I had been wanting to read Wicked (9780060391447 – HarperCollins) for a long time. I finally found a copy at a thrift store but had a list of other books to read first. With all of those out of the way, it was finally time to get around to Wicked. I loved the musical, but had heard the book pretty much had nothing in common with it other than some of the same characters, so I was eager to see what the book was all about. It seemed really strange at first reading the weird names and about the clock puppet with two *ahem* “thingies”. However, once you get used to the format of it, it’s really easy to get into. In all my years I never would have stopped to think about the past of the Wicked Witch of the West (or the East for that matter). Who would have thought that Glinda and the Wicked Witches were roommates at boarding school, or that the witch is so mean because her lover was killed? I sure wouldn’t have thought that far into their backstories. I remember Richard Armitage said in an interview that when he takes on a role, he writes a biography for the character to better become that person. This book takes on that idea and really almost makes you more sympathetic to Elphaba than to Dorothy. It should be interesting to watch the movie again now that I “know” more about the characters!
If I start a series I have to finish it or I’m wracked with guilt when I move on to something new. Since I read Wicked the other day, and Son of a Witch (9780060548933 – HarperCollins) is next in The Wicked Years series (9780062363350 – HarperCollins), I immediately started on it. This one is the story of the boy that is implied to be the Wicked Witch of the West’s son in Wicked. All through the book, you don’t know for sure if he really is or isn’t her son until the very end. I like Maguire’s writing style, but the book isn’t as good as Wicked. You are so far removed from The Wizard of Oz at this point, that I would venture to say the book has nothing to do with it at all. Like I said, the book is interesting and well-written, but I wouldn’t read it a second time. I was disappointed by the loose ends left at the conclusion of the book and by the lead character’s dirtbaggish behavior from time to time.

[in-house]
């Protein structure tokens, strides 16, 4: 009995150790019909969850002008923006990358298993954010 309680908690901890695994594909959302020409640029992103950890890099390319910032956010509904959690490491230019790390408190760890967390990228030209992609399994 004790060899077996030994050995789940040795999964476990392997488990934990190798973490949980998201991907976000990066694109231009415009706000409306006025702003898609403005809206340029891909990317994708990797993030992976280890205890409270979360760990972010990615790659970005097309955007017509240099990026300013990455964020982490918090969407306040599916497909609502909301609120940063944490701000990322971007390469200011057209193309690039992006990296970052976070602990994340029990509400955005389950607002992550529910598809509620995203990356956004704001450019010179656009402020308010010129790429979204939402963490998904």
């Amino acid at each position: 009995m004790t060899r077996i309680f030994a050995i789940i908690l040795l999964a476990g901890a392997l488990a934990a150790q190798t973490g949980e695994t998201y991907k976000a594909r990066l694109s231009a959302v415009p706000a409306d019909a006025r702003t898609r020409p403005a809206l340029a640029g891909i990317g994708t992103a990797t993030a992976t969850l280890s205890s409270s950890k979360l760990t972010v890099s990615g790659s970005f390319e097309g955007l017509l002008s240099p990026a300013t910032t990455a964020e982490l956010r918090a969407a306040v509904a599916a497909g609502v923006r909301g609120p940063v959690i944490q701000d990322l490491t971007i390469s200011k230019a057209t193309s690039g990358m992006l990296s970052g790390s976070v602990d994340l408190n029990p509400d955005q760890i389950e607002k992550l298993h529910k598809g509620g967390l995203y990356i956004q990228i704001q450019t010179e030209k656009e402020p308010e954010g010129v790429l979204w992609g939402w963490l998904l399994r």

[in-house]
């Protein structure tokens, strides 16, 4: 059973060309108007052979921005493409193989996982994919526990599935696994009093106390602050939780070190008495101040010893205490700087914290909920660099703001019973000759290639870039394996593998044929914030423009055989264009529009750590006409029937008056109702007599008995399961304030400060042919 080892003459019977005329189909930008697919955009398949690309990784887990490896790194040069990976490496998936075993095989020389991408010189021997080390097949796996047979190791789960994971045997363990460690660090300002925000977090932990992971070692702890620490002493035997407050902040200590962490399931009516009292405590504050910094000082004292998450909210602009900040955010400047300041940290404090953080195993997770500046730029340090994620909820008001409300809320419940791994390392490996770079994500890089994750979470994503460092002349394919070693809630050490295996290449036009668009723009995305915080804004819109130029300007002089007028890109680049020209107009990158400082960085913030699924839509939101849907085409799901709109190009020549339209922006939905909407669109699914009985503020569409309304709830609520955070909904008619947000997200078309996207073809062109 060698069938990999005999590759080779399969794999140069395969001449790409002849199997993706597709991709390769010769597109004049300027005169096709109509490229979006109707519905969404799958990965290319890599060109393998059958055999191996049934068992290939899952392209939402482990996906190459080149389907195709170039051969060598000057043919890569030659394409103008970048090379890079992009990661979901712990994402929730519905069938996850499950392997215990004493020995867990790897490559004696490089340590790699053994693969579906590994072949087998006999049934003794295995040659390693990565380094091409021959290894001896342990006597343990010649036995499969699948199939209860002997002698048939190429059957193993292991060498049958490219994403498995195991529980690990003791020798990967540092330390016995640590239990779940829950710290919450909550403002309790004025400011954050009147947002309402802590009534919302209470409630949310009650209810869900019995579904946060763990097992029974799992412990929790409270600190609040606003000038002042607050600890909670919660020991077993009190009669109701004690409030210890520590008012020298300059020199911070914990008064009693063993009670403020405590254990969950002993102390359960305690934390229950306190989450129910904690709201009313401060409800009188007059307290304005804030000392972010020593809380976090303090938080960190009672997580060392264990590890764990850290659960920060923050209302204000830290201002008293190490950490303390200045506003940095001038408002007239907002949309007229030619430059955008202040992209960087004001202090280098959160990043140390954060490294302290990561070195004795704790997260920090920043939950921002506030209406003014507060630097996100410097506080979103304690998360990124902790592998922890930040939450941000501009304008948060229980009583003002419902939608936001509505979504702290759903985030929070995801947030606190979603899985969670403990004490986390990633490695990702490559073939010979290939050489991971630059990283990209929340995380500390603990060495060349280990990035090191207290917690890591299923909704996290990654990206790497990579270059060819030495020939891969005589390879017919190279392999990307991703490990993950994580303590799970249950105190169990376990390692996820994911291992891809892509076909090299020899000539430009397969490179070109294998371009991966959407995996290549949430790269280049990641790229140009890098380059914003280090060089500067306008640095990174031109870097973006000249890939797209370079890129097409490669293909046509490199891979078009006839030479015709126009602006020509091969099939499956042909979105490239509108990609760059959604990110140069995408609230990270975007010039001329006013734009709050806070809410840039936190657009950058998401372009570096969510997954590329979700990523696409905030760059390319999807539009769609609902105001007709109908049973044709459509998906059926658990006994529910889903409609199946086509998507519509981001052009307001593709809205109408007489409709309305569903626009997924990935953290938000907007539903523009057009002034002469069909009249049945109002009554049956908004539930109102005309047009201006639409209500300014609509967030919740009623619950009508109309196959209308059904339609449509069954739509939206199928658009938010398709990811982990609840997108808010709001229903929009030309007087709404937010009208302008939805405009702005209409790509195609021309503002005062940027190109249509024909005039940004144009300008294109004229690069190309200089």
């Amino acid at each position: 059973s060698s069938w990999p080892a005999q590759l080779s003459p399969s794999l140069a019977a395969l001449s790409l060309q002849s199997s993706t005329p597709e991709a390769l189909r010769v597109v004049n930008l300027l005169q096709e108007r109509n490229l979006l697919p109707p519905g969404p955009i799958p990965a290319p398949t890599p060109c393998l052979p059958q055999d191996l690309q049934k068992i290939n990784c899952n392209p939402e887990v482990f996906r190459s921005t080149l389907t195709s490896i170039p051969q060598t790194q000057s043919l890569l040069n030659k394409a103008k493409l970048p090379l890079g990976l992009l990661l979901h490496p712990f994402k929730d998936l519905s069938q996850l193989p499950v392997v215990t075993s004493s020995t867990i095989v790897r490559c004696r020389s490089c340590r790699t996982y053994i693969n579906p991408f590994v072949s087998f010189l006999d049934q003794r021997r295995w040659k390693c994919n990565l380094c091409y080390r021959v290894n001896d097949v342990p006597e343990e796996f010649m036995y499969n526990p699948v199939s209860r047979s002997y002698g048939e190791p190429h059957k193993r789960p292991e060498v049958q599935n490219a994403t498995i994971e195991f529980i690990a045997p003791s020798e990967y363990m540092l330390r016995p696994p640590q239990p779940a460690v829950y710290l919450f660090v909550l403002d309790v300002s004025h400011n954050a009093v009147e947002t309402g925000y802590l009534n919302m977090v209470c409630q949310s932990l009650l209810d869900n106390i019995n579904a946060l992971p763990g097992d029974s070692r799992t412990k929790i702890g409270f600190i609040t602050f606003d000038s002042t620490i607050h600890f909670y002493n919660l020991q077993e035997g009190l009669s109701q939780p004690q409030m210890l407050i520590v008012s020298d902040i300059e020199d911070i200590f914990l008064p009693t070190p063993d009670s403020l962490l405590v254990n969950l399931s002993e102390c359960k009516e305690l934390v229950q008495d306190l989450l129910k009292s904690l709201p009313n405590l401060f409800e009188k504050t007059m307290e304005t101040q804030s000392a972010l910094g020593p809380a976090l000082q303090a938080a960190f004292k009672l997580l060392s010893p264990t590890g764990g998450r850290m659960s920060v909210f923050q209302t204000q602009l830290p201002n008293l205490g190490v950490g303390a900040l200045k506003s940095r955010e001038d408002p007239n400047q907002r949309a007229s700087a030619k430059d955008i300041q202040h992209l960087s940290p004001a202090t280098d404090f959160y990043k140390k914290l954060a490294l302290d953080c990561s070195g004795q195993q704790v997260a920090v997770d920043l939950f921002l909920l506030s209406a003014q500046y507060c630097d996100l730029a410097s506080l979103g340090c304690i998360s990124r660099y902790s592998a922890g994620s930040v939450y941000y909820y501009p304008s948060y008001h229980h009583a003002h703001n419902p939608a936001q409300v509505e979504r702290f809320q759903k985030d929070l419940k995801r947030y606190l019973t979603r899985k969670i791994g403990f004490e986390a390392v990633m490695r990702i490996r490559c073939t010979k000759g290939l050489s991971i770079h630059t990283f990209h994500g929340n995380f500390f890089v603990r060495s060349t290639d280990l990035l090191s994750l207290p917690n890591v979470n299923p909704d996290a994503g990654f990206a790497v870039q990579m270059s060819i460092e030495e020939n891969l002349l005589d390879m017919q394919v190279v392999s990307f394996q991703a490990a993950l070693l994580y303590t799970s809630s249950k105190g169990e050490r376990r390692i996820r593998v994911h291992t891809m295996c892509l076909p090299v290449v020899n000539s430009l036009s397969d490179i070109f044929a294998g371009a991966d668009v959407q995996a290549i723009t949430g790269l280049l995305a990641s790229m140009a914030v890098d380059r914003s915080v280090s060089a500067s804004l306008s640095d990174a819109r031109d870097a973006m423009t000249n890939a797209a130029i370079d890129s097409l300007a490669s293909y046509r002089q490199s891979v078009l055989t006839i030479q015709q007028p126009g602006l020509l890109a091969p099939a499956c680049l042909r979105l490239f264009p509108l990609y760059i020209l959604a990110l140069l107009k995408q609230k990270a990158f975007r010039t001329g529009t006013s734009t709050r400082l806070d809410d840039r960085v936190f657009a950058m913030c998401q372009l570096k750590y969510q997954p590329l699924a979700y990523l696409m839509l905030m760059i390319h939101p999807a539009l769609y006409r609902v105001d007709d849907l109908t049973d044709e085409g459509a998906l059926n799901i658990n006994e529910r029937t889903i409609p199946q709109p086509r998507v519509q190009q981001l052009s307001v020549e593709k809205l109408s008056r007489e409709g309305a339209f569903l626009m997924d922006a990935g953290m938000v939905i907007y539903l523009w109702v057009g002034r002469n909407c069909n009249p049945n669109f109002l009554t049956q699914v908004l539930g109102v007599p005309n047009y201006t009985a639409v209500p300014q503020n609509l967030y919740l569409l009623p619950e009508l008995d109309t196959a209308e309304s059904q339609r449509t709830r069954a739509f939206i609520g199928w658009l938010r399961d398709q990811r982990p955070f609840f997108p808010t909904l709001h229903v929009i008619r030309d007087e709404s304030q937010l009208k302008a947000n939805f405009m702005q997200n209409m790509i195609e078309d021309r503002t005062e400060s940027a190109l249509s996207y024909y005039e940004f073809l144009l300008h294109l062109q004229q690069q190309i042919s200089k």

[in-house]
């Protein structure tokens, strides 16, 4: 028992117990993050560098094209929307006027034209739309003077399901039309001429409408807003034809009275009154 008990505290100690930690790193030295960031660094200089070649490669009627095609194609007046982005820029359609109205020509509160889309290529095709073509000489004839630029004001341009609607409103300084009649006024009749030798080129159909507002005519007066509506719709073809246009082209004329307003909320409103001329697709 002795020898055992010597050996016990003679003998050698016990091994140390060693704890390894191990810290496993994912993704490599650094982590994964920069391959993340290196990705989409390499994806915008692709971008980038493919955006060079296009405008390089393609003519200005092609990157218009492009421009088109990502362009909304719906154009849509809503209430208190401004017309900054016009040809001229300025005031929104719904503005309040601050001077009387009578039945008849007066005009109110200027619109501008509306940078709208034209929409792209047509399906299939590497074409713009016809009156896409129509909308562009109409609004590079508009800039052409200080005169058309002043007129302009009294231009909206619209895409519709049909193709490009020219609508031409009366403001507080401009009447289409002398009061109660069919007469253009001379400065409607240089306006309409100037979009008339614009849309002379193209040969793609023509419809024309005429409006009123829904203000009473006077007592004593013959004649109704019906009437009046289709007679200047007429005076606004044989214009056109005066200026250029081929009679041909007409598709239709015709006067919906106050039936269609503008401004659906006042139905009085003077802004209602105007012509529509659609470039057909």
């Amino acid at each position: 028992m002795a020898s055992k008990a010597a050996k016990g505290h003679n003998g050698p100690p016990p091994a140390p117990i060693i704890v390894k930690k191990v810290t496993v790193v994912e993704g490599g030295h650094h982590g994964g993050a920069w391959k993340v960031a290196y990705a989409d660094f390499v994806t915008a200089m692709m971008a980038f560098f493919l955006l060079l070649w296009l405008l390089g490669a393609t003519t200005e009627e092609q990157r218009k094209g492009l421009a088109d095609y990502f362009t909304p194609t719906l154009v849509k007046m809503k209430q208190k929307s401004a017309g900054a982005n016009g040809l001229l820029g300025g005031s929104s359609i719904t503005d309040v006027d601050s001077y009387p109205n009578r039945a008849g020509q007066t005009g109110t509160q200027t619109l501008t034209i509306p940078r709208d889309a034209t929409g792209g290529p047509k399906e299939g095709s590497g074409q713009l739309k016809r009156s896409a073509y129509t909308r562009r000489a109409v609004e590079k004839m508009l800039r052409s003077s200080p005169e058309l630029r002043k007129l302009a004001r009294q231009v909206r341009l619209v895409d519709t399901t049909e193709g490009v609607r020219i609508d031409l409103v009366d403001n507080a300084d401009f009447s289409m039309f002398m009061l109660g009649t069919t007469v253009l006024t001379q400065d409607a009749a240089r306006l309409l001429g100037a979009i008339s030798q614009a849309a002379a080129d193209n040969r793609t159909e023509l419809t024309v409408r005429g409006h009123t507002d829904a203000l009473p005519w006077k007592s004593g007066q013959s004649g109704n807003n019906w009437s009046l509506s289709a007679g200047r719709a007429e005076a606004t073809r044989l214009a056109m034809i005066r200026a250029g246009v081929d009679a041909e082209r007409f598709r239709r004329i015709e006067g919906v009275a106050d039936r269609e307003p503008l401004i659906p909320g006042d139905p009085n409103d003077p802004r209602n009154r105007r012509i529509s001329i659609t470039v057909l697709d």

I was looking forward to reading the Wicked Years series. The books started out strong with Wicked and progressively got more and more boring as they went along. Son of a Witch was okay, I was able to get through it and I didn’t feel like I had entirely wasted a couple days of my life; A Lion Among Men (9780060548926 – HarperCollins) is a different story, however. I was able to get through about a third of this book before I finally decided that I just wasn’t going to waste any more time on it. I even tried listening to the audiobook, thinking that would make it a little easier to take and maybe more exciting, but nothing worked. Now the past couple days I’ve found myself avoiding reading because I feel like I needed to finish it before I started something else. When that happens, it’s serious and I just need to convince myself to quit and move on. That’s what I’m doing today, cutting my losses. I think Maguire was really reaching with A Lion Among Men and it completely shows. I wouldn’t ever even try to finish it again, nor would I ever even attempt to read Out of Oz (978-0060859732 – Harper Collins). If the books have steadily declined as the series has continued, the last one has got to be terrible. With the dragged out waste of my time reading that the third book wound up being, I’m just not willing to sit through almost 600 pages more. Overall, I would say this series is “meh” at best. My favorite part about it has to be the cover designs.
I’m not going to allow these books to turn me off to the author’s other works. He has written a few other alternate narratives and continuations that are still on my to-read list.